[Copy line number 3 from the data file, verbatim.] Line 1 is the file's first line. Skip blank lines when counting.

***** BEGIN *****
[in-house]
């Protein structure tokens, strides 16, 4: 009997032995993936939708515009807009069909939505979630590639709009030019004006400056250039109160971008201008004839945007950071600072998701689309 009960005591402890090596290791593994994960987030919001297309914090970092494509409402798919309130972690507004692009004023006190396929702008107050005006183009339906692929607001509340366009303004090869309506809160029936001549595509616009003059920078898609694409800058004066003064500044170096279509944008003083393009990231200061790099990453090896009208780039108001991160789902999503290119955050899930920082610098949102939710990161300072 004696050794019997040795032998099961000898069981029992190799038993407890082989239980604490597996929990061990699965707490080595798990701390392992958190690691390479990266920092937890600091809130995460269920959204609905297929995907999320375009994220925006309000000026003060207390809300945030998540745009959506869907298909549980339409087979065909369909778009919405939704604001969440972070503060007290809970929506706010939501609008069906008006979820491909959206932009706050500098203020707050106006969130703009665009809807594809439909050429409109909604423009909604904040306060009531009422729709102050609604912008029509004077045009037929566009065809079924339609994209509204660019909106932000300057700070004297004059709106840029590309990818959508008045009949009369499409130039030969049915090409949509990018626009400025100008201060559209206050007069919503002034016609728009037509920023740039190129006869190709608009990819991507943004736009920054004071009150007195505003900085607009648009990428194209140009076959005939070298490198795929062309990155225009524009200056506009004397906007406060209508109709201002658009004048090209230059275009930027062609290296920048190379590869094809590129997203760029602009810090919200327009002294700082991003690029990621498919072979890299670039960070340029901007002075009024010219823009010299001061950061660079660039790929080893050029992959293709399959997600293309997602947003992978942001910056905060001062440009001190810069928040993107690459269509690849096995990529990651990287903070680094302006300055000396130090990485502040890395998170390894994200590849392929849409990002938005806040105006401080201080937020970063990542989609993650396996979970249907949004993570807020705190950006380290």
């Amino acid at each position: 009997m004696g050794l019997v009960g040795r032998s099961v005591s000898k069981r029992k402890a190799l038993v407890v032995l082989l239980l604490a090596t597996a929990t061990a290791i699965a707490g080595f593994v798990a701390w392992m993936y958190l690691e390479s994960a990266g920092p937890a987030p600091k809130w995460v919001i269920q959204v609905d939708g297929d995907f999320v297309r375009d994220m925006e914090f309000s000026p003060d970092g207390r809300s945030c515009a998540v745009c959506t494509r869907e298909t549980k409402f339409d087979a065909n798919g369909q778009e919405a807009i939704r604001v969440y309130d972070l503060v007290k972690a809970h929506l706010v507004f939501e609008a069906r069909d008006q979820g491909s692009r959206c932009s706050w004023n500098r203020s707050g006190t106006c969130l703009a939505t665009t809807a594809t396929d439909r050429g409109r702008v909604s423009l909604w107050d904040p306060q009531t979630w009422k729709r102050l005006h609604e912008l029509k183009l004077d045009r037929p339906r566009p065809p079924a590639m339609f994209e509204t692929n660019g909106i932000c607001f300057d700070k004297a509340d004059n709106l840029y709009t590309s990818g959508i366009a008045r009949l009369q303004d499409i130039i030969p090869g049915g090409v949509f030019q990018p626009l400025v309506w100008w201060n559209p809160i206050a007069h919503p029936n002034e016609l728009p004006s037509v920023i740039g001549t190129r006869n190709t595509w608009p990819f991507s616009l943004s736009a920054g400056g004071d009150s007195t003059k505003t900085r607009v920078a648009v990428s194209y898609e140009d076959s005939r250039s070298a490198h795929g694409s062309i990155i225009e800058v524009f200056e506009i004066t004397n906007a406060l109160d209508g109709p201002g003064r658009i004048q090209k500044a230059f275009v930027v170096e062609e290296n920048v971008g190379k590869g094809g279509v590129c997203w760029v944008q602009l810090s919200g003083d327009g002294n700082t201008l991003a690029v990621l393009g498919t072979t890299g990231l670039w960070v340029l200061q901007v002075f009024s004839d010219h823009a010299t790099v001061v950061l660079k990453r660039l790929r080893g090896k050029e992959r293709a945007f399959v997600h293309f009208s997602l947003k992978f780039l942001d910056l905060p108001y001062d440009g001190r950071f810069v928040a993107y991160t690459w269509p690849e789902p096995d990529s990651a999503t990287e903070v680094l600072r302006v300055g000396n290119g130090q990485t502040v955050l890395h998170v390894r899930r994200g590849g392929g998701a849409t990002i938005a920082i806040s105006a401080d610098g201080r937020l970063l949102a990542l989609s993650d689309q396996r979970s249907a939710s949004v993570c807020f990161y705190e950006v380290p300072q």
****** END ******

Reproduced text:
């Amino acid at each position: 009997m004696g050794l019997v009960g040795r032998s099961v005591s000898k069981r029992k402890a190799l038993v407890v032995l082989l239980l604490a090596t597996a929990t061990a290791i699965a707490g080595f593994v798990a701390w392992m993936y958190l690691e390479s994960a990266g920092p937890a987030p600091k809130w995460v919001i269920q959204v609905d939708g297929d995907f999320v297309r375009d994220m925006e914090f309000s000026p003060d970092g207390r809300s945030c515009a998540v745009c959506t494509r869907e298909t549980k409402f339409d087979a065909n798919g369909q778009e919405a807009i939704r604001v969440y309130d972070l503060v007290k972690a809970h929506l706010v507004f939501e609008a069906r069909d008006q979820g491909s692009r959206c932009s706050w004023n500098r203020s707050g006190t106006c969130l703009a939505t665009t809807a594809t396929d439909r050429g409109r702008v909604s423009l909604w107050d904040p306060q009531t979630w009422k729709r102050l005006h609604e912008l029509k183009l004077d045009r037929p339906r566009p065809p079924a590639m339609f994209e509204t692929n660019g909106i932000c607001f300057d700070k004297a509340d004059n709106l840029y709009t590309s990818g959508i366009a008045r009949l009369q303004d499409i130039i030969p090869g049915g090409v949509f030019q990018p626009l400025v309506w100008w201060n559209p809160i206050a007069h919503p029936n002034e016609l728009p004006s037509v920023i740039g001549t190129r006869n190709t595509w608009p990819f991507s616009l943004s736009a920054g400056g004071d009150s007195t003059k505003t900085r607009v920078a648009v990428s194209y898609e140009d076959s005939r250039s070298a490198h795929g694409s062309i990155i225009e800058v524009f200056e506009i004066t004397n906007a406060l109160d209508g109709p201002g003064r658009i004048q090209k500044a230059f275009v930027v170096e062609e290296n920048v971008g190379k590869g094809g279509v590129c997203w760029v944008q602009l810090s919200g003083d327009g002294n700082t201008l991003a690029v990621l393009g498919t072979t890299g990231l670039w960070v340029l200061q901007v002075f009024s004839d010219h823009a010299t790099v001061v950061l660079k990453r660039l790929r080893g090896k050029e992959r293709a945007f399959v997600h293309f009208s997602l947003k992978f780039l942001d910056l905060p108001y001062d440009g001190r950071f810069v928040a993107y991160t690459w269509p690849e789902p096995d990529s990651a999503t990287e903070v680094l600072r302006v300055g000396n290119g130090q990485t502040v955050l890395h998170v390894r899930r994200g590849g392929g998701a849409t990002i938005a920082i806040s105006a401080d610098g201080r937020l970063l949102a990542l989609s993650d689309q396996r979970s249907a939710s949004v993570c807020f990161y705190e950006v380290p300072q």